The notion that tanned skin is attractive dates only to the 1920s. That perception could change, she suggested. "A good thing is that now there are a lot of actresses or models who are looking lighter and healthier and are out there without a tan," she said. "So increasingly we have more and more role models for young women who have great-looking natural skin. And that's very helpful."

More information

For more on skin cancer risk, visit the American Academy of Dermatology.

SOURCES: Jeong-Ju Yoo, Ph.D., assistant professor, family and consumer sciences, Baylor University, Waco, Texas; Jennifer Stein, M.D., assistant professor, dermatology, NYU Langone Medical Center, New York City; March/April 2013, Household and Personal Care Today


'/>"/>
Copyright©2012 ScoutNews,LLC.
All rights reserved  

Related medicine news :

1. Young women hold the key to success of sunless tanning products, Baylor researcher finds
2. Indoor Tanners Rationalize Risky Behavior, Study Finds
3. Water & Wastewater Treatment Equipment Market- Disinfection, Filtration, Distillation & Testing Analysis in New Research Report at ReportsnReports.com
4. DePuy ASR Lawsuit Update: Parker Waichman LLP Commends Judge’s Refusal of Appeal for New Trial; DePuy Still Must Pay $8.3 Million Verdict
5. Death rates decline for advanced heart failure patients, but outcomes are still not ideal
6. Americans Still Making Unhealthy Choices: CDC
7. Veterinarians Can Now be on Vacation and Still Book Appointments with VetWebsites' New Calendar Feature
8. More than one-third of Texas women still receive unnecessary breast biopsy surgery
9. Is Blunt Honesty The Best Policy? Queendom.com’s Latest Research Reveals That Tact Still Rules
10. Many Who Got Thyroid Cancer After Chernobyl Still Alive: Study
11. 10 Years On, Still Much To Be Learned From Human Genome Map
Post Your Comments:
*Name:
*Comment:
*Email:
Related Image:
Sunless Tanners Still a Tough Sell, Survey Finds
(Date:4/30/2016)... Indianapolis, Indiana (PRWEB) , ... April 30, 2016 , ... ... USA Wrestling as they go for gold in Rio. Under the care of ... including two golds! , In an unprecedented showing, Maximized Living is sending the largest ...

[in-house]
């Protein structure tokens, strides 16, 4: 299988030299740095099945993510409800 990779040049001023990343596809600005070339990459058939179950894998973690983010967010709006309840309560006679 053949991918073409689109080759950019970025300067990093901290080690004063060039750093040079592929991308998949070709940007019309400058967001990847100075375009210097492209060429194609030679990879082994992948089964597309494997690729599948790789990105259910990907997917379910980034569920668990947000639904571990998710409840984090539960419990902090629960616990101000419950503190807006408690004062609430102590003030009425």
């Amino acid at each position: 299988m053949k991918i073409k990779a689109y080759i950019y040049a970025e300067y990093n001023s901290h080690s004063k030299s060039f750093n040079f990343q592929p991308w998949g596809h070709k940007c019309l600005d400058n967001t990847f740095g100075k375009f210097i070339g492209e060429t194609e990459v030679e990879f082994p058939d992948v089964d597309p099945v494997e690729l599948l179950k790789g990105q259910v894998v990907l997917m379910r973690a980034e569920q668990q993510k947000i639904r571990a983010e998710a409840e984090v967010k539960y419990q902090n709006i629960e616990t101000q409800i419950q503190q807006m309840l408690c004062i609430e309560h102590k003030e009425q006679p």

(Date:4/29/2016)... Hollywood, Fl (PRWEB) , ... April 29, 2016 ... ... was recently notified by the Accreditation Council for Graduate Medical Education (ACGME) that ... , This is the first accreditation of three residency programs that Memorial ...
(Date:4/29/2016)... (PRWEB) , ... April 29, 2016 , ... ... optimistic healthcare awareness and author of best seller "LOVE, MEDICINE and MIRACLES") addresses ... Monday, May 2, 2016 and podcasted thereafter . Dr. Bernie Siegel, author ...
(Date:4/29/2016)... , ... April 29, 2016 , ... Spine Team Texas, ... is proud to announce one of their physicians has been invited to be a ... (Texas ACOFP) Family Practice Review conference on April 30, 2016. , Dr. R. ...
(Date:4/29/2016)... ... ... type of skin cancer. Although only about 1 percent of skin cancer cases are melanoma, ... are expected to die of melanoma this year. The risk increases with age, and while ... diagnosed cancers in young women. A recent breakthrough in genetic studies may give doctors the ...
Breaking Medicine News(10 mins):
(Date:4/29/2016)... April 29, 2016 ... Financier Sanofi, leader mondial ... ses résultats pour le premier trimestre ... Jérôme Contamine, commente les résultats du ... perspectives pour le reste de l,année. ...
(Date:4/29/2016)... April 29, 2016 Automation is ... laboratory due to the growing demands for productivity in ... contemporary automated systems are already adept of a wide ... tedious and manual labor. Instrumentation continues to evolve, and ... conceivable just a few years ago. Originally used mostly ...
(Date:4/28/2016)...  While Abbott,s announced purchase of St. Jude ... and stent business, healthcare research firm Kalorama Information ... into patient monitoring.  Kalorama said that patient monitoring ... with double-digit growth expected the next 5 years, ... Patient Monitoring . Abbott Laboratories agreed to ...
Breaking Medicine Technology: